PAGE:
Names, Signs & Connections

Message From The Director

What’s in a name? As you will find out in this month’s e-newsletter – plenty! From the legend of Table Rock and the great Cherokee Chief who ate his meals off the mountain while sitting on the stool, to the conflicting stories of the naming of Caesars Head. Some names are more obvious. Like the impact of the Huntington’s on Huntington Beach and the importance and connection with communities at places like Barnwell, Cheraw and Chester. Each park has a story to tell with its name that’s for sure. So, where did the name Devils Fork come from? How about Rose Hill and Redcliffe? What I find equally interesting is how our parks connect us to our state, our heritage and to each other.

Our parks indeed have some unique names. Part of that is because of our deep heritage and history. Some park names are more difficult to pronounce especially if you are not from the Palmetto State, as South Carolinians learn early to pronounce names like Edisto, Jocassee and Oconee.

I cannot tell you how many times I have been out of state or talking about parks to a new resident of South Carolina and been asked about “uh DEES toe” or how do you get to Devils Fork, the park on Lake “JOCK ah SEE”. It’s certainly understandable, but the more you think about it, the names of our parks connect us to our state.

When I first moved to Lake Wateree State Park as the first park superintendent, I was overwhelmed with the support of the community and immediately felt like I belonged, except I kept referring to the lake as Lake Wateree. I was quickly corrected that it was known as “the river”, and if you are from there it still is. From Lake Wateree we moved to Dreher Island State Park, again a great welcome, but a puzzled look when I would tell people that I worked at Dreher Island State Park. You mean Billy Dreher, so to this day I will call Dreher Island, Billy Dreher, with a bit of pride in my voice. Parks connect us to our heritage, to our communities and to each other.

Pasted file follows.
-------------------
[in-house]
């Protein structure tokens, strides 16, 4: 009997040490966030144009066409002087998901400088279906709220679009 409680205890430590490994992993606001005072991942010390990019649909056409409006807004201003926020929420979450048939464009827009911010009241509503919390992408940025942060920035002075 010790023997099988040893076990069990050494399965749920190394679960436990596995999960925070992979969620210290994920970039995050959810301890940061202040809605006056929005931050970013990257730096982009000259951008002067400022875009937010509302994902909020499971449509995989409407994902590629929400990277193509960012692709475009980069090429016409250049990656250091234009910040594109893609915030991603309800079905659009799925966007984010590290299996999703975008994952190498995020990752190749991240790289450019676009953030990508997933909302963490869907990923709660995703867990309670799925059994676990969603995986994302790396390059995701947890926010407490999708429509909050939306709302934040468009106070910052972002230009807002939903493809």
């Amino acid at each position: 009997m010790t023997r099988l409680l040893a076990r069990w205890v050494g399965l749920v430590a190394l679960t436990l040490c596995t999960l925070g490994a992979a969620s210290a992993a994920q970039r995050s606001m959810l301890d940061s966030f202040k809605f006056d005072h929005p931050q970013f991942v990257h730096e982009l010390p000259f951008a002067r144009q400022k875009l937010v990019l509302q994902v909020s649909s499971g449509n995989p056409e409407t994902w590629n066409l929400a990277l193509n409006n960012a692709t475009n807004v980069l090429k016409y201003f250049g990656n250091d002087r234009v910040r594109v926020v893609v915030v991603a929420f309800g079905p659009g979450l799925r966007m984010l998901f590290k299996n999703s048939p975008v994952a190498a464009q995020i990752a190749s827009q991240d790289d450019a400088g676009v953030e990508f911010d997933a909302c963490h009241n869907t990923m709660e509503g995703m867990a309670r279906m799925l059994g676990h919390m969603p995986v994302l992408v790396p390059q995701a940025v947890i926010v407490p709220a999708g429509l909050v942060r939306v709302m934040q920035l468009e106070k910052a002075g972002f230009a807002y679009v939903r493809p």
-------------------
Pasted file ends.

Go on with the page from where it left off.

Perhaps the coolest name given to a state park is the simplest – “The State Park”. With that name comes a 75-year tradition of fun, memories and a day of adventure. “Let’s go to the State Park this weekend!” With that statement, there’s a sense of anticipation and perhaps most important, ownership and a sense of pride. As in, “it’s my State Park, a place that has connected me to my heritage, to my state and to the people I care about.”

As you ride through the Town of Walhalla in the direction of Oconee State Park, the directional road sign simply says “State Park”. I’ve always thought it was one of the best signs ever, as it means our state park, and those simple words say it all.

Next time you are in one of your state parks, ask a ranger how that particular state park got its name. So, what are you waiting for? Just follow the signs to the State Park!

See you in the parks!